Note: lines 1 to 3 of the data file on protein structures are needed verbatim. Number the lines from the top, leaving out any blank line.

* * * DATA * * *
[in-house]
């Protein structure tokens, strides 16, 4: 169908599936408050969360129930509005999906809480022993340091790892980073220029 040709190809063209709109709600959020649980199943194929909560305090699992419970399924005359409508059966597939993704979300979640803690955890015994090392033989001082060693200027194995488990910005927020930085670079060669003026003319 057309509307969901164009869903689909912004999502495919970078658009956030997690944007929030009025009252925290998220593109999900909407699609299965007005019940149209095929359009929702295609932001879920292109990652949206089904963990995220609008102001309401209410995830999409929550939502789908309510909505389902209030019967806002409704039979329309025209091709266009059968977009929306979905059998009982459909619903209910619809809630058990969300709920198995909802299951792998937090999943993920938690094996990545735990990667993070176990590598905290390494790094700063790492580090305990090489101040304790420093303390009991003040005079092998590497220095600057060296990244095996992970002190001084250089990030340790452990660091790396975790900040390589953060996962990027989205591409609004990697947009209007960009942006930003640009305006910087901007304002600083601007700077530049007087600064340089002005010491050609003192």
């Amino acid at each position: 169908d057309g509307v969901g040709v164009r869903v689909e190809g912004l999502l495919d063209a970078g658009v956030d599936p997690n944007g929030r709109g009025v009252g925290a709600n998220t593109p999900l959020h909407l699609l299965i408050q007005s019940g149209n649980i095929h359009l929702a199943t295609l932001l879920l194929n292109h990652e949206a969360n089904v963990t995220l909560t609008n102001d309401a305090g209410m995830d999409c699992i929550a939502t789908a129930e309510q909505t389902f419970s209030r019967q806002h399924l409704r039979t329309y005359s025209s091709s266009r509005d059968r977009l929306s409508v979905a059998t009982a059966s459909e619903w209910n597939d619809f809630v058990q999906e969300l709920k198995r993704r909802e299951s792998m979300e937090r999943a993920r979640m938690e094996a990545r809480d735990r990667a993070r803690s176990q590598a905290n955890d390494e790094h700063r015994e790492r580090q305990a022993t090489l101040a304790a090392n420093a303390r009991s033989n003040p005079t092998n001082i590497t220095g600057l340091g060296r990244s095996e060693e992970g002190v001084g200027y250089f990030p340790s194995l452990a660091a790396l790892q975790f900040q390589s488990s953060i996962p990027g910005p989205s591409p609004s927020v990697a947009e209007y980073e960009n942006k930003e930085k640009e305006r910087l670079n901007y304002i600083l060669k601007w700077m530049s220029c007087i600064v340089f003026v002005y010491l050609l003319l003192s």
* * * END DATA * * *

[in-house]
């Protein structure tokens, strides 16, 4: 169908599936408050969360129930509005999906809480022993340091790892980073220029 040709190809063209709109709600959020649980199943194929909560305090699992419970399924005359409508059966597939993704979300979640803690955890015994090392033989001082060693200027194995488990910005927020930085670079060669003026003319 057309509307969901164009869903689909912004999502495919970078658009956030997690944007929030009025009252925290998220593109999900909407699609299965007005019940149209095929359009929702295609932001879920292109990652949206089904963990995220609008102001309401209410995830999409929550939502789908309510909505389902209030019967806002409704039979329309025209091709266009059968977009929306979905059998009982459909619903209910619809809630058990969300709920198995909802299951792998937090999943993920938690094996990545735990990667993070176990590598905290390494790094700063790492580090305990090489101040304790420093303390009991003040005079092998590497220095600057060296990244095996992970002190001084250089990030340790452990660091790396975790900040390589953060996962990027989205591409609004990697947009209007960009942006930003640009305006910087901007304002600083601007700077530049007087600064340089002005010491050609003192």
């Amino acid at each position: 169908d057309g509307v969901g040709v164009r869903v689909e190809g912004l999502l495919d063209a970078g658009v956030d599936p997690n944007g929030r709109g009025v009252g925290a709600n998220t593109p999900l959020h909407l699609l299965i408050q007005s019940g149209n649980i095929h359009l929702a199943t295609l932001l879920l194929n292109h990652e949206a969360n089904v963990t995220l909560t609008n102001d309401a305090g209410m995830d999409c699992i929550a939502t789908a129930e309510q909505t389902f419970s209030r019967q806002h399924l409704r039979t329309y005359s025209s091709s266009r509005d059968r977009l929306s409508v979905a059998t009982a059966s459909e619903w209910n597939d619809f809630v058990q999906e969300l709920k198995r993704r909802e299951s792998m979300e937090r999943a993920r979640m938690e094996a990545r809480d735990r990667a993070r803690s176990q590598a905290n955890d390494e790094h700063r015994e790492r580090q305990a022993t090489l101040a304790a090392n420093a303390r009991s033989n003040p005079t092998n001082i590497t220095g600057l340091g060296r990244s095996e060693e992970g002190v001084g200027y250089f990030p340790s194995l452990a660091a790396l790892q975790f900040q390589s488990s953060i996962p990027g910005p989205s591409p609004s927020v990697a947009e209007y980073e960009n942006k930003e930085k640009e305006r910087l670079n901007y304002i600083l060669k601007w700077m530049s220029c007087i600064v340089f003026v002005y010491l050609l003319l003192s």